Oberlin Blogs

A Semester in the Name of Self-Care

November 26, 2023

Ben Smith ’24

I’ve never been the type to write about my class schedule or what a “day in my life” looks like at Oberlin. Not that I think either of those things are bad ideas, but more that I didn’t think I’d have anything of substance to add to what has already been said. My past schedules have been more or less cookie-cutter versions of the “standard Oberlin conservatory student,” albeit perhaps slightly busier than the average my first year. 

Let’s get some numbers out there. 

Ben's Credit Hours 1st semester 2nd semester
1st year 24 26 (28)*
2nd year 23 24
3rd year 16 (study abroad)**  20
4th year 18  16

*Unofficially, I was registered for 28 credits because I was taking an extra class for no credit. Looking back, I'm not sure I'd recommend 28 credits...

**You can only transfer back 16 credits to Oberlin if you do a study abroad program; I was taking Oberlin equivalent of 24-26.

If you look at this schedule spread with just the numbers alone, it seems like I was a pretty 'type A' student my first two years: ambitious, high achieving. A lot of new Oberlin students are like that, and the system that’s in place benefits those people. I don’t think there is anything inherently wrong with that; we are going to a college after all. But, here’s food for thought:

Did you know that Oberlin’s motto is “Learning & Labor”

I can tell you that I did not know that until this semester. It was a little jarring when a friend of mine broke the news to me, I guess I pictured a motto a bit more… inspired? After some poking around online and finding out the motto was from ye olden times, I can’t say I was fully shocked. Plus, when you look around campus… I mean, the idea still rings true. Oberlin, a small town relatively secluded from outside influences and distractions, is the perfect place for “Learning & Labor” to occur. Take Oberlin, grab a bunch of hardworking people, put 'em all together in Oberlin, and watch the rest unfold. The result? Probably something that looks a lot like “Learning & Labor.”

An issue with this simplified recipe is that for “Learning & Labor” to occur, a student’s first priority must be school… and only school. When I was taking 23+ credits, the only thing I had going on in my life was school. It worked out well this way and, on paper, I was successful. The thing I didn’t realize is that being able to say school was my first and only priority was a blessing. When life outside of school derails, it’s hard to maintain those priorities as they once stood. And over the course of 4+ years you'll spend in college… life is bound to deal some unpredictable hands. Priorities are bound to shift.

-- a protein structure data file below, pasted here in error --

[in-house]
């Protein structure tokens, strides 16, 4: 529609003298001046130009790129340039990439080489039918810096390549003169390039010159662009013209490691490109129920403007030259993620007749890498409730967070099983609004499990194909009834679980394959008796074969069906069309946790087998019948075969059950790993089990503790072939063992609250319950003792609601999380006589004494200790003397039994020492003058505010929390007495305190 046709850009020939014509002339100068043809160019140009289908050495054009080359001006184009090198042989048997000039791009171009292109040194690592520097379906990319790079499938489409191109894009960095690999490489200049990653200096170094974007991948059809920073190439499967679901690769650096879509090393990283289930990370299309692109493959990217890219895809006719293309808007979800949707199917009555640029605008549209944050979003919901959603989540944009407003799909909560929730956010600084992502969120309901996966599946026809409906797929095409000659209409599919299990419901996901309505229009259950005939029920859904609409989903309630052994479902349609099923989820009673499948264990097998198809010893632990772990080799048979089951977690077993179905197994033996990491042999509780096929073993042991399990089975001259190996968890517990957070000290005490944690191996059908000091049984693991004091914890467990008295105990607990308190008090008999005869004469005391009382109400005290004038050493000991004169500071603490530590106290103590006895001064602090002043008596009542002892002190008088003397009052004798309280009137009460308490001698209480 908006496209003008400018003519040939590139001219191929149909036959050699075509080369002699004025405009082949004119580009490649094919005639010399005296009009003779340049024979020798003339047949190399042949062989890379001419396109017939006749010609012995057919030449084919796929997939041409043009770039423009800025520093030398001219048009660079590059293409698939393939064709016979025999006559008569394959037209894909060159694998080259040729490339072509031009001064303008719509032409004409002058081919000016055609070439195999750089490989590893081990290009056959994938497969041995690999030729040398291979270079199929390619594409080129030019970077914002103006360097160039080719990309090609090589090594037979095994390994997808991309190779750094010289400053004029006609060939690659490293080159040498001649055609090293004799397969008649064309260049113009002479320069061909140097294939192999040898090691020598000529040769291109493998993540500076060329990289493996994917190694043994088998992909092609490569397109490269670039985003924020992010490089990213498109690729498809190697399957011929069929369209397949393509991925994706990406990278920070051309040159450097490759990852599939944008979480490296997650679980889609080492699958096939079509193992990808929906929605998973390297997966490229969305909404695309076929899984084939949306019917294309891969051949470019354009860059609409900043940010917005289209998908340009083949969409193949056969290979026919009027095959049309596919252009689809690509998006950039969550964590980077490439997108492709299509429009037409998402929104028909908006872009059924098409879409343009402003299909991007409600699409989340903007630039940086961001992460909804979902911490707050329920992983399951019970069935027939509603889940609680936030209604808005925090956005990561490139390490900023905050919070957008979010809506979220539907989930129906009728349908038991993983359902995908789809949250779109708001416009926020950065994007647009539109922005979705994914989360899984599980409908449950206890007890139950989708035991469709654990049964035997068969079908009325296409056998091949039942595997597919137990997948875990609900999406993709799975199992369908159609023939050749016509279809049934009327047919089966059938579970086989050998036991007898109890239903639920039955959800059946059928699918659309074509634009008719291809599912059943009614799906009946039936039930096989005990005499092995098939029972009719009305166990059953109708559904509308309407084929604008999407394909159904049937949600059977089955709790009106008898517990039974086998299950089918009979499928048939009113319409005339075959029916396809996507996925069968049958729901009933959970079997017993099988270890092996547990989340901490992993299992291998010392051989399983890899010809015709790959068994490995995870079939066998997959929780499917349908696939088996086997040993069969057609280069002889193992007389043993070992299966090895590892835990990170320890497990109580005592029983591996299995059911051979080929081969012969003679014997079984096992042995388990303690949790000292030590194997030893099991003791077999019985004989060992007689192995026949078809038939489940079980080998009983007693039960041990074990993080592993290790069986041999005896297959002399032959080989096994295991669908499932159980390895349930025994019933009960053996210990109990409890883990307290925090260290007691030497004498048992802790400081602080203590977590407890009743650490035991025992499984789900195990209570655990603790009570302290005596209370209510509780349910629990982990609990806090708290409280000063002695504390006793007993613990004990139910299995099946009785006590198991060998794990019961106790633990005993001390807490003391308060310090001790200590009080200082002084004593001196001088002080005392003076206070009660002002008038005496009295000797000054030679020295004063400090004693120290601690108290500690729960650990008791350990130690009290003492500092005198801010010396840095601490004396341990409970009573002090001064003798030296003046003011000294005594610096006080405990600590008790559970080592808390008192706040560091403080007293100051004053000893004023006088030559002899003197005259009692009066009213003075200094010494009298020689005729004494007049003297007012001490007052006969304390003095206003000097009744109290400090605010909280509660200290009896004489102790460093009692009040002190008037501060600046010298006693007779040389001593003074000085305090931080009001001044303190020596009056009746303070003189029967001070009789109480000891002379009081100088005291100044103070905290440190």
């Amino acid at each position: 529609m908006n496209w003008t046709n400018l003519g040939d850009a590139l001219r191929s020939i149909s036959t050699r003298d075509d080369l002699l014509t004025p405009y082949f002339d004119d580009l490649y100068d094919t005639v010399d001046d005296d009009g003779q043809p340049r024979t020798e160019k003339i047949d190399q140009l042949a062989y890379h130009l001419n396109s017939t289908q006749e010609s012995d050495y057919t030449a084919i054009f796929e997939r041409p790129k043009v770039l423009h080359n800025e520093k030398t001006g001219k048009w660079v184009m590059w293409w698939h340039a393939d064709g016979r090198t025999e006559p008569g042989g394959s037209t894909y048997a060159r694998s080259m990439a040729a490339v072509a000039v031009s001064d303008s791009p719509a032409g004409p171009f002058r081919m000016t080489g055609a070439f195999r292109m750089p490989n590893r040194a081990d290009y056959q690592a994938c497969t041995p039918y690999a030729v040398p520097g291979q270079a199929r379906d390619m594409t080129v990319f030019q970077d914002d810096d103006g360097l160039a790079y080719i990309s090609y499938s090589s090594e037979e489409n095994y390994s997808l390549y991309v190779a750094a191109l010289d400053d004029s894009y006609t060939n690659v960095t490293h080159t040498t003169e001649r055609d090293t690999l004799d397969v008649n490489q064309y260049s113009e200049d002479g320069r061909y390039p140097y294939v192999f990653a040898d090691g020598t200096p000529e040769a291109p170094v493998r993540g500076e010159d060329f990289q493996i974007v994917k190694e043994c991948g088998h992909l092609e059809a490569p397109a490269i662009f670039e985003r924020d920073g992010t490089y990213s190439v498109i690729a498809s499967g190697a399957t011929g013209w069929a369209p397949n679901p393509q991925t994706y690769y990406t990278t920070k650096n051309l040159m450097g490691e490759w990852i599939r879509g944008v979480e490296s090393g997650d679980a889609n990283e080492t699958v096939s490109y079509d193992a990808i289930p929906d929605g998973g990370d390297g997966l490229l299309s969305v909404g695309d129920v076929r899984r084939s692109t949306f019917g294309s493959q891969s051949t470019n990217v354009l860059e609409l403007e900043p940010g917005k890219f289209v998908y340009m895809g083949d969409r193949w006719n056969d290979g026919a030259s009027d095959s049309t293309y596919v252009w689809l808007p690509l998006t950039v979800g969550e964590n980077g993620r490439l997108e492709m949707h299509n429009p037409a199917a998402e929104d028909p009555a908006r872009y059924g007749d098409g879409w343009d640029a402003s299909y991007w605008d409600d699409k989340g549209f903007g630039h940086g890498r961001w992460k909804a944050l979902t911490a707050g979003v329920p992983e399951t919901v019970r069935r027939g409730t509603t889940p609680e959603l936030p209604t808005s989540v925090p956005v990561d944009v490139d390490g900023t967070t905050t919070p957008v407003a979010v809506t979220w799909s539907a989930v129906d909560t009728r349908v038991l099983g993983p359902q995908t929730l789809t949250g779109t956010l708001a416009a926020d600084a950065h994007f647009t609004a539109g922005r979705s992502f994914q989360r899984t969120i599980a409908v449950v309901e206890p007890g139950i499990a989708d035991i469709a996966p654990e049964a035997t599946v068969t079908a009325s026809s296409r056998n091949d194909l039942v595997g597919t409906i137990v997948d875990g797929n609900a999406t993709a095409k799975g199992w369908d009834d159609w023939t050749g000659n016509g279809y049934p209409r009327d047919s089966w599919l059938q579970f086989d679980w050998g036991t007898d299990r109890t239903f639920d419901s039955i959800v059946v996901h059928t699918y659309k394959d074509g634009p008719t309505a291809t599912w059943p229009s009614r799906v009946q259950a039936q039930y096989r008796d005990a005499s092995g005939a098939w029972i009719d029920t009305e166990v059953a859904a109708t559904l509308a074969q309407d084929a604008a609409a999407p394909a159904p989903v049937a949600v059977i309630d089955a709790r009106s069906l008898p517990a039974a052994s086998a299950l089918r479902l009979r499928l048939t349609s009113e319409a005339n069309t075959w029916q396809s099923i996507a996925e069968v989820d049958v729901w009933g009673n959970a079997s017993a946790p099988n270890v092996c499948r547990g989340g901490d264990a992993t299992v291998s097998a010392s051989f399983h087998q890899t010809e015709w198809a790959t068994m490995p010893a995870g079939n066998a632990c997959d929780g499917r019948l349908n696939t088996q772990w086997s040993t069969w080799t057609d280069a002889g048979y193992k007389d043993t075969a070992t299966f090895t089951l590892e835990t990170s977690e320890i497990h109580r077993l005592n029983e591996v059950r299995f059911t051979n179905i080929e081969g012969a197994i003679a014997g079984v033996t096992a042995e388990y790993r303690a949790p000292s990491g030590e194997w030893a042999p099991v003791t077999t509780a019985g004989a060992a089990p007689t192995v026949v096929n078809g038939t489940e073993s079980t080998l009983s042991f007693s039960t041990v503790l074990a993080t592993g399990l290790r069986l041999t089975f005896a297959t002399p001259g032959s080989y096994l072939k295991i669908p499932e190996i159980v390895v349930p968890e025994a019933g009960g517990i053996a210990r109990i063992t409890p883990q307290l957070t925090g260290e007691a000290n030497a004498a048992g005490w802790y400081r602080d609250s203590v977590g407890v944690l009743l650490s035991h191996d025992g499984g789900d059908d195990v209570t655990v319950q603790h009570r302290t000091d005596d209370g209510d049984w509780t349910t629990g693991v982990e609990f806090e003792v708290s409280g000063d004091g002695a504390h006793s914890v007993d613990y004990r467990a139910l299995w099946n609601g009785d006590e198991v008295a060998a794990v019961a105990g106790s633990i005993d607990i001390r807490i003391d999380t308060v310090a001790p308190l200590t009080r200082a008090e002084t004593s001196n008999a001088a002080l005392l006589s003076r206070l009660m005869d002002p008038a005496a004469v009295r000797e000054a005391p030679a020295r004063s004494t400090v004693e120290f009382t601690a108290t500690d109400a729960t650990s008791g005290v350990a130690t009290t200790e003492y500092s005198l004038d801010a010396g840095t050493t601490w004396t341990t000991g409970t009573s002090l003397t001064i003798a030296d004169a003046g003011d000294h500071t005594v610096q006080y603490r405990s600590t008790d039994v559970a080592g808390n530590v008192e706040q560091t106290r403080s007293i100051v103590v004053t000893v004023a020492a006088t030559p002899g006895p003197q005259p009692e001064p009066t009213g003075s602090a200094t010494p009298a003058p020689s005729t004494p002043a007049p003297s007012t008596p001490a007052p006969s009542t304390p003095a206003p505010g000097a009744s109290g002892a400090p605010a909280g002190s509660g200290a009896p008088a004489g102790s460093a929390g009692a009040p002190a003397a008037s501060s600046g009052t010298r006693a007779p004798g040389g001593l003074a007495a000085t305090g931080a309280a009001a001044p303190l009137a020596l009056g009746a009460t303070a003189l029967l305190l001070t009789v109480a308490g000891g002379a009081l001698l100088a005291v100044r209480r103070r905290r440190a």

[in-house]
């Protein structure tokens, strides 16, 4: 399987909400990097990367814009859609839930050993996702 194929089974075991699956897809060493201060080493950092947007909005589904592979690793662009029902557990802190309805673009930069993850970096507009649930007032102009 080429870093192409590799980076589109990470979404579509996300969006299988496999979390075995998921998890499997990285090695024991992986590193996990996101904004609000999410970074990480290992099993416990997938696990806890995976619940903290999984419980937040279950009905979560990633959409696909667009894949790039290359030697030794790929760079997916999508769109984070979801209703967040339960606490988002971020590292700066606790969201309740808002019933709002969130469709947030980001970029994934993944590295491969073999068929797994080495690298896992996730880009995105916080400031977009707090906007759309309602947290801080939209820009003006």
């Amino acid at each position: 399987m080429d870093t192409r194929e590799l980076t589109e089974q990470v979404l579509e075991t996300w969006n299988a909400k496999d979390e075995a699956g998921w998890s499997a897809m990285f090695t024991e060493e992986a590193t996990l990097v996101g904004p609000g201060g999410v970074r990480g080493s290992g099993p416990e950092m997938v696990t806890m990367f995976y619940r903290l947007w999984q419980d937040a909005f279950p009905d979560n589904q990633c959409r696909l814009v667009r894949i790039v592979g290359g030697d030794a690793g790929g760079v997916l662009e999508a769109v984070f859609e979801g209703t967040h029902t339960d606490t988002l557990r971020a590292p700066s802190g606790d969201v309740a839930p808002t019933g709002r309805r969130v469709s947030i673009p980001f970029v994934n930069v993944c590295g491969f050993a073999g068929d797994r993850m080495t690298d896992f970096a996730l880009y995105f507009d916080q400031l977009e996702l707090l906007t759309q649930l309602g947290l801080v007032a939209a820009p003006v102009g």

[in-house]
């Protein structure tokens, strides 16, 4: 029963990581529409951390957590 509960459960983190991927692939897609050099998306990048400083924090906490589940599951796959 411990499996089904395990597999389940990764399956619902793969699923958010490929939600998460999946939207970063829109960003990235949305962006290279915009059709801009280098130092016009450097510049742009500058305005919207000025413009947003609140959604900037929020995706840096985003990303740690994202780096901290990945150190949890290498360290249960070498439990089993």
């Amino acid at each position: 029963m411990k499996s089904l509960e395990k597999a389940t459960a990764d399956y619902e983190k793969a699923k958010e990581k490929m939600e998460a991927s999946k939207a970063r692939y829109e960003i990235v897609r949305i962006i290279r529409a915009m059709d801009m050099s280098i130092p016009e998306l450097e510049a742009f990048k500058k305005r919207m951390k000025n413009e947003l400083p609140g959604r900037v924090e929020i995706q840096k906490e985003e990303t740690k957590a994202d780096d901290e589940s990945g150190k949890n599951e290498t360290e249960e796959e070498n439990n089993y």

Oberlin can be a place where the people here are trying to accomplish everything all the time. Being fluent at every juncture you find yourself in, a "jack-of-all-trades,” this in and of itself is a very American concept. Don’t get me wrong, I’ll admit there is merit to that. Rather, what I’ve been questioning is whether this concept is at odds with the specialized nature of a conservatory education. Take “Learning & Labor” and couple it with the opportunity of Oberlin to make your passion your work and your work your passion… Well, it typically leads to feelings of burnout. Part of why I decided against pursuing double-degree was for this very reason. It felt like I was pushing myself only to push myself, not because I planned on utilizing both degrees (nor would I actually enjoy the process it'd take to earn them). 

If you find yourself drooling at the thought of a school break less than 10 days away, perhaps it’s time to take a step back. At this point, I’ve seen that exact scenario play out within myself and within plenty of people around me. I’ve made small attempts in the past of doing things that fall under the category of “self-care.” However, it wasn’t until this semester that I’ve actually tried to approach my school life with mindfulness. Because although I was racking my brain calculating how to pack every minute of my schedule with an obligation (or three), this act was more mindless than mindful.

With all that said, college is a time where you have license to freely explore yourself. Oberlin is a wonderful place to do that, and the sky's the limit if you've got an idea for something. I'll always be grateful for that. This blog is not an attempt to offer any well-thought-out solutions to any education system, including the one here. What I would suggest is that to any prospective student, no matter whether you choose Oberlin or not, take the advice you'll likely hear at any college orientation: go into your college career with curiosity, vitality, enthusiasm, ambition–all those good things. And yes, challenge yourself, test your limits–those are good too. Within all that, though, give a good think about what you're getting out of your college experience. School isn't everything, but it can certainly seem like it when you're in it. If you devote all your time to "Learning & Labor," there might not be a whole lot left in your pot–and it's equally important to keep some in there, just for yourself. 

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